Beaver Teeth and Other Beaver Facts
It's not hard to see where beaver teeth have been at work along the edge of a stream, lake or pond. Stumps of felled trees at times look as if they've been worked on with a giant pencil sharpener. The beaver is certainly one of the more interesting rodents in the world, besides being the second largest. It's famous for its fine fur, well known for its broad tail, and at times considered a nuisance because of damage caused by its teeth.
Beaver teeth that are of the greatest interest to most people are the front incisors. In our terminology, the beaver can be considered to be buck toothed. In fact the mascot of Oregon State University, the beaver, is named "Bucky Beaver". The beaver is also a national emblem of Canada. The beaver is the engineer of the animal world, felling trees, building rams and lodges, and constantly cutting and moving material through use of its strong sharp teeth, powerful legs, and rudder-shaped tail.
Self Sharpening - Beaver teeth are strong and sharp, and as they are continuously at work, need to continuously grow, which they do. A beaver with nothing to chew on would eventually be in big trouble, but in the wild they find plenty of things to cut and chew on to keep their teeth to a reasonable size. One might think that all of the cutting and chewing would eventually make the teeth dull. This is true for most animals. Many animals have trouble eating as they attain old age because their teeth have become worn down. Not so with the beaver. Beaver teeth, at least the incisors, are self-sharpening. The outer edge of the incisor is protected by a very hard enamel, just as is the case with a human tooth. The inside edge however is much softer, and wears away more quickly. This tends to keep the biting edge very sharp. The fact that the tooth continuously grows compensates for the wearing of the inner side. Baby beavers are born with their teeth already exposed, and those teeth will grow and remain sharp during the beaver's 10 to 15 year life span.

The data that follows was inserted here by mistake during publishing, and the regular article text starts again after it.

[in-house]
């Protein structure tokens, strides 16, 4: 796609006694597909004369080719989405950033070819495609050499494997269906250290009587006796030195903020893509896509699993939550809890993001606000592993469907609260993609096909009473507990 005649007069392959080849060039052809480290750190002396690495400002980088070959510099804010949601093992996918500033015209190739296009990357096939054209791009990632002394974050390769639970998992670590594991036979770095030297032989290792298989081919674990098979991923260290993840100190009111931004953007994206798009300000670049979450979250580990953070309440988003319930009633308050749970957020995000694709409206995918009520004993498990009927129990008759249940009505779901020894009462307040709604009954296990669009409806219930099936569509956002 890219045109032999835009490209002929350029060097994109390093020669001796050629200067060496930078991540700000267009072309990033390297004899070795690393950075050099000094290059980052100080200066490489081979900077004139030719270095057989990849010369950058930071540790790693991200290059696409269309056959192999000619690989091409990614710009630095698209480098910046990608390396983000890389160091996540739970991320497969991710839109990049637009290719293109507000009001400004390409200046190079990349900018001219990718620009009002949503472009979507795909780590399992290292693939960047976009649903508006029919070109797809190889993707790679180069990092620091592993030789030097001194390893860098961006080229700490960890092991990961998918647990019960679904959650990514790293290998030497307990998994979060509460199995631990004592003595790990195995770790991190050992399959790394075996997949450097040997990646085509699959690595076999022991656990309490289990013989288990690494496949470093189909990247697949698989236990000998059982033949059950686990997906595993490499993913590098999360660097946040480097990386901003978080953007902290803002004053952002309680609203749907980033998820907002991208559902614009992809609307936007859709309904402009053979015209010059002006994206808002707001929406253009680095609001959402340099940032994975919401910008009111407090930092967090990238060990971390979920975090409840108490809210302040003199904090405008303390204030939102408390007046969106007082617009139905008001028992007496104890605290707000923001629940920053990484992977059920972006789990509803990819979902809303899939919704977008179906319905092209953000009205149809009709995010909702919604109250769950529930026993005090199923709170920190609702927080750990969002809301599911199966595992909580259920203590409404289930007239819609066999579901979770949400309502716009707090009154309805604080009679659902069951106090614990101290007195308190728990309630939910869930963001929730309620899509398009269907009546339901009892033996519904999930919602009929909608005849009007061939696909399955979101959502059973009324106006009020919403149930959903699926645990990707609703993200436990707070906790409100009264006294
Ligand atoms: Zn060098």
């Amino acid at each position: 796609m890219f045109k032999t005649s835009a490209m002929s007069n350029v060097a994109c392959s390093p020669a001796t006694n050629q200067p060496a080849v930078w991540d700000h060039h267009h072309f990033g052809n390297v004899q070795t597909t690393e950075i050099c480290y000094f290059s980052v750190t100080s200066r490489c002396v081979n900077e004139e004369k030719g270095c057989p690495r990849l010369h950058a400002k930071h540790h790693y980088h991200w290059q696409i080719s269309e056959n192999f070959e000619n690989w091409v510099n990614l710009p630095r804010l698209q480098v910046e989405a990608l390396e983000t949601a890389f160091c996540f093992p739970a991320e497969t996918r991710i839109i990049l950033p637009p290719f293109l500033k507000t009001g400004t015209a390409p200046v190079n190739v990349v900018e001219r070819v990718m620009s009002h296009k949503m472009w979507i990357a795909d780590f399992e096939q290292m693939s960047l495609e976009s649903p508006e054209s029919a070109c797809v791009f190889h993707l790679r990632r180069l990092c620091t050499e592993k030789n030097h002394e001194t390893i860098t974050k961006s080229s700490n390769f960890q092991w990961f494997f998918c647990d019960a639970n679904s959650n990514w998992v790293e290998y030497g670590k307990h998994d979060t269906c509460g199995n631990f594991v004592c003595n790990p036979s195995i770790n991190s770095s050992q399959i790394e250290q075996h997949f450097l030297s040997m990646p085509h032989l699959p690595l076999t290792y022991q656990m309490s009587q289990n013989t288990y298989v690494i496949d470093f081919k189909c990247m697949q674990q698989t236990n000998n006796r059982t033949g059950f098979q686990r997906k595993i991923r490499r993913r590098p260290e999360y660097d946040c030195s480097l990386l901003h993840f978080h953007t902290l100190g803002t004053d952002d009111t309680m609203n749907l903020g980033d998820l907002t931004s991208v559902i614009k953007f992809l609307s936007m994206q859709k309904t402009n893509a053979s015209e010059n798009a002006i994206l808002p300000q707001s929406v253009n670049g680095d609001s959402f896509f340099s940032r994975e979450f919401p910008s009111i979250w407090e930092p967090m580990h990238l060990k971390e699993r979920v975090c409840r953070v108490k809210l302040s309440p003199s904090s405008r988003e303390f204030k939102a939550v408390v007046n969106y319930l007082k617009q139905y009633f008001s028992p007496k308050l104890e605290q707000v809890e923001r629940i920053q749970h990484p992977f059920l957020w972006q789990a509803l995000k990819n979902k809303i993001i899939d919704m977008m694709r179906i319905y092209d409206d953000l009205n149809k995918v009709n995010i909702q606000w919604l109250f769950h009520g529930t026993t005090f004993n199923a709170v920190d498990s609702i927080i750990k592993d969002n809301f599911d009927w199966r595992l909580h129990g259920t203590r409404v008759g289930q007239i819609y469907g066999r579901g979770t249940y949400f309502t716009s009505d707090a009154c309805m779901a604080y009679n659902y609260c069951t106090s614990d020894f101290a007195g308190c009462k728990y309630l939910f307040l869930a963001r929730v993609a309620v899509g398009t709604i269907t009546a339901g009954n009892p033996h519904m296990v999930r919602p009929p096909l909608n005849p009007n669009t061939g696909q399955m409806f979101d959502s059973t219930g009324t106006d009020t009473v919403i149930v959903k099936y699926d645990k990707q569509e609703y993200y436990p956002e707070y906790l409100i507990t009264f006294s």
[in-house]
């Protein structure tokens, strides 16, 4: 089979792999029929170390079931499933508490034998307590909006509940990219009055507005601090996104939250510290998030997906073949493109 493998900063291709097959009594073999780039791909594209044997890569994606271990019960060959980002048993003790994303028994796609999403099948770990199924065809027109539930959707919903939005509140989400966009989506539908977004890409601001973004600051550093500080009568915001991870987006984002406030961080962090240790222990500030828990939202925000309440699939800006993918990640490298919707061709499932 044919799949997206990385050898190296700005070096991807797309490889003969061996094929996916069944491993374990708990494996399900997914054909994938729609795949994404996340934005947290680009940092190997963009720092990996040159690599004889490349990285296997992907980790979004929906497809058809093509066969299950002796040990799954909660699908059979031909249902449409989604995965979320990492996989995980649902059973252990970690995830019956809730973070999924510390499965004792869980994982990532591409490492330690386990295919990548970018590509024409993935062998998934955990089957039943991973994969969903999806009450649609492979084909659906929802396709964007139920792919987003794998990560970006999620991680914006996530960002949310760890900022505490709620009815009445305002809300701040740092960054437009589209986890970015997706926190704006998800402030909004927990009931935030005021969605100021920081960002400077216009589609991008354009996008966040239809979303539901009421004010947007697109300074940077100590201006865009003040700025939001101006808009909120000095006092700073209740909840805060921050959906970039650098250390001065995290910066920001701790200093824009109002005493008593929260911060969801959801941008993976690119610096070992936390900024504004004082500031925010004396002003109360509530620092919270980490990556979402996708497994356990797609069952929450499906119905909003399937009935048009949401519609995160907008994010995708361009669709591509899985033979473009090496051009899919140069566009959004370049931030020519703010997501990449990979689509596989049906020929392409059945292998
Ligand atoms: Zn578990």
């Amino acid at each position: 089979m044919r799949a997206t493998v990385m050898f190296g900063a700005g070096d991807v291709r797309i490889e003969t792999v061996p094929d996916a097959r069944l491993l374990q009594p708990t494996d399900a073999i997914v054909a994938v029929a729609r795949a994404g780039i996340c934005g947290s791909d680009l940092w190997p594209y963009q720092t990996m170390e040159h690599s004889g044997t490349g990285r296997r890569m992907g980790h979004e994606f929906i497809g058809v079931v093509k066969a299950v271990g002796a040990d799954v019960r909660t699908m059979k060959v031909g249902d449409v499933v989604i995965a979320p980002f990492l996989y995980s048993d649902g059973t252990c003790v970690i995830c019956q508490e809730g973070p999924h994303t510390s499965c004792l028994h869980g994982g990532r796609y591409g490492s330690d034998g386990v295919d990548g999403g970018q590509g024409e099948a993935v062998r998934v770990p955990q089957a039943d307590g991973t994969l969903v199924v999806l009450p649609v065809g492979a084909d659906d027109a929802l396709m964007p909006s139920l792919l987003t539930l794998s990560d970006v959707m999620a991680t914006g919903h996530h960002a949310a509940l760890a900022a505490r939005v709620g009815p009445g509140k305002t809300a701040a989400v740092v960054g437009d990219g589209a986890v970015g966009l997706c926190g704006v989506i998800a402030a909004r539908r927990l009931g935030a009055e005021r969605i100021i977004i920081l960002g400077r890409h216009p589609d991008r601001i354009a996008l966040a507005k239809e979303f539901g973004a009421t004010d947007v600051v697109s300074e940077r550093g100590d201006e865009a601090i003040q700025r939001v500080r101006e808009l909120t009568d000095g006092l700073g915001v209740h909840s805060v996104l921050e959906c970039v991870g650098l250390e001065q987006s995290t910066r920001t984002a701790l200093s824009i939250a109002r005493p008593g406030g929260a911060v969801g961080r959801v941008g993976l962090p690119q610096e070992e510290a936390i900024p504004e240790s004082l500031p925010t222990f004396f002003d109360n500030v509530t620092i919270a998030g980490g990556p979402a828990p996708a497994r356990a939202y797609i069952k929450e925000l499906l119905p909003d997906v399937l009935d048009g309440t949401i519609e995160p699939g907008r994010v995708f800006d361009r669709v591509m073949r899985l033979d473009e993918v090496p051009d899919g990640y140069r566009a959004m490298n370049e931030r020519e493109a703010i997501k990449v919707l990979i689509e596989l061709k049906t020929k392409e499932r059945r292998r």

Not A Dangerous Animal - Getting bitten by a beaver would not be a pleasant experience at all given its sharp teeth and strong jaws. Fortunately for humans, the beaver is a relatively shy creature and there are no records of one ever attacking a human. It might bite out of self defense, but anyone harassing a wild animal probably deserves that.
Felling Trees Have A Purpose - Considering all the trees that have fallen victim to beaver teeth, one might think of the beaver as being quite destructive, destroying whole stands of trees for its own use or pleasure. The beaver cuts down trees, or chews on the bark for two reasons. One is for food. While it may sample the bark of a larger tree, the beaver generally prefers small trees, branches, or twigs, and its favorite food is the water lily. The other reason for cutting down trees, especially larger ones, is to build a dam or lodge. Beavers are not expert lumberjacks able to cut down a tree and make it fall in a desired direction. Occasionally a beaver will be killed by a fallen tree it is just finished working on. Beavers have been known however to dig channels in soft ground, usually found in riparian areas, for the purpose of floating logs to their dam or lodge sites. Their flat tails come into play here, both as rudders, and as an extra limb used in maneuvering a tree or branch.
The felling of trees by beavers should not be discouraged unless done on private property or in some parks. It's a fairly easy matter to protect prize trees from beavers, though you may lose one before knowing a beaver is in the area. Fallen trees or dead trees left standing and not used by the beaver are used by other wildlife. What the beaver does from day to day usually fits in fine with the workings of the local ecosystem. Beaver teeth are a wonder of nature, and not an enemy.